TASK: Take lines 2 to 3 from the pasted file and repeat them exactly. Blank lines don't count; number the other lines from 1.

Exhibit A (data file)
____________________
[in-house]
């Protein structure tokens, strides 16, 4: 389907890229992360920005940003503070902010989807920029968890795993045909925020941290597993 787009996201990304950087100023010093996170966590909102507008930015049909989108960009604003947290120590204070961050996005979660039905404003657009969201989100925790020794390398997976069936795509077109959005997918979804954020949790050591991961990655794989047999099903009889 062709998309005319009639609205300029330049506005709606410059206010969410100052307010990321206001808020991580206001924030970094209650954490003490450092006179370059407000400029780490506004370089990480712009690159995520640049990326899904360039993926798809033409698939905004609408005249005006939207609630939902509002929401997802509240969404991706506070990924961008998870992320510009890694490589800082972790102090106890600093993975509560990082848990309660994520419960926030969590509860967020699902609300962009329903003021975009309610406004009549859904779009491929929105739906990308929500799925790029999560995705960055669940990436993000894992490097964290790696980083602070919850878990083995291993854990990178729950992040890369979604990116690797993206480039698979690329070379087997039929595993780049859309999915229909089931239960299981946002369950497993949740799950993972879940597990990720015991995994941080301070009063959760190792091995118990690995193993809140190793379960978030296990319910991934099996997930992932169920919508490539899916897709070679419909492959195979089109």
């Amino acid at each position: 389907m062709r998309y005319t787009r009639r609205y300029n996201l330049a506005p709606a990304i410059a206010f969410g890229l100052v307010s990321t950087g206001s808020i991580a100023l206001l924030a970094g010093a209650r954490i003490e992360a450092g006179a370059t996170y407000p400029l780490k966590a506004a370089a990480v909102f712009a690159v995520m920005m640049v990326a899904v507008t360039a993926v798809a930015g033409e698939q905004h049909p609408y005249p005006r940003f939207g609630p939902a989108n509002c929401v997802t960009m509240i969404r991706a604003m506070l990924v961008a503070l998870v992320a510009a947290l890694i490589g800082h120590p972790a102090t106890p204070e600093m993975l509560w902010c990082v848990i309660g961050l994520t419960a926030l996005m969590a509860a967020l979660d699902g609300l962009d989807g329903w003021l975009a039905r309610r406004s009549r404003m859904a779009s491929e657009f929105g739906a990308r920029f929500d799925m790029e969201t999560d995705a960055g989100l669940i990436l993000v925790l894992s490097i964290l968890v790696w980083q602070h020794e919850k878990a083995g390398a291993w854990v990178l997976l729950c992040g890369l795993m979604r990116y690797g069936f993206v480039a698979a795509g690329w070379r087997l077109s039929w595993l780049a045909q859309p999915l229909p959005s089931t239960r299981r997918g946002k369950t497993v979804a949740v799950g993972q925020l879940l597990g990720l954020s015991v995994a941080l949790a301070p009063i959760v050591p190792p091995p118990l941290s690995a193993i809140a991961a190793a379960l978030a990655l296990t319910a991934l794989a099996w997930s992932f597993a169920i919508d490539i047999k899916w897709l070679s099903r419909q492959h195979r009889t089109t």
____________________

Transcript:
């Protein structure tokens, strides 16, 4: 389907890229992360920005940003503070902010989807920029968890795993045909925020941290597993 787009996201990304950087100023010093996170966590909102507008930015049909989108960009604003947290120590204070961050996005979660039905404003657009969201989100925790020794390398997976069936795509077109959005997918979804954020949790050591991961990655794989047999099903009889 062709998309005319009639609205300029330049506005709606410059206010969410100052307010990321206001808020991580206001924030970094209650954490003490450092006179370059407000400029780490506004370089990480712009690159995520640049990326899904360039993926798809033409698939905004609408005249005006939207609630939902509002929401997802509240969404991706506070990924961008998870992320510009890694490589800082972790102090106890600093993975509560990082848990309660994520419960926030969590509860967020699902609300962009329903003021975009309610406004009549859904779009491929929105739906990308929500799925790029999560995705960055669940990436993000894992490097964290790696980083602070919850878990083995291993854990990178729950992040890369979604990116690797993206480039698979690329070379087997039929595993780049859309999915229909089931239960299981946002369950497993949740799950993972879940597990990720015991995994941080301070009063959760190792091995118990690995193993809140190793379960978030296990319910991934099996997930992932169920919508490539899916897709070679419909492959195979089109």
């Amino acid at each position: 389907m062709r998309y005319t787009r009639r609205y300029n996201l330049a506005p709606a990304i410059a206010f969410g890229l100052v307010s990321t950087g206001s808020i991580a100023l206001l924030a970094g010093a209650r954490i003490e992360a450092g006179a370059t996170y407000p400029l780490k966590a506004a370089a990480v909102f712009a690159v995520m920005m640049v990326a899904v507008t360039a993926v798809a930015g033409e698939q905004h049909p609408y005249p005006r940003f939207g609630p939902a989108n509002c929401v997802t960009m509240i969404r991706a604003m506070l990924v961008a503070l998870v992320a510009a947290l890694i490589g800082h120590p972790a102090t106890p204070e600093m993975l509560w902010c990082v848990i309660g961050l994520t419960a926030l996005m969590a509860a967020l979660d699902g609300l962009d989807g329903w003021l975009a039905r309610r406004s009549r404003m859904a779009s491929e657009f929105g739906a990308r920029f929500d799925m790029e969201t999560d995705a960055g989100l669940i990436l993000v925790l894992s490097i964290l968890v790696w980083q602070h020794e919850k878990a083995g390398a291993w854990v990178l997976l729950c992040g890369l795993m979604r990116y690797g069936f993206v480039a698979a795509g690329w070379r087997l077109s039929w595993l780049a045909q859309p999915l229909p959005s089931t239960r299981r997918g946002k369950t497993v979804a949740v799950g993972q925020l879940l597990g990720l954020s015991v995994a941080l949790a301070p009063i959760v050591p190792p091995p118990l941290s690995a193993i809140a991961a190793a379960l978030a990655l296990t319910a991934l794989a099996w997930s992932f597993a169920i919508d490539i047999k899916w897709l070679s099903r419909q492959h195979r009889t089109t």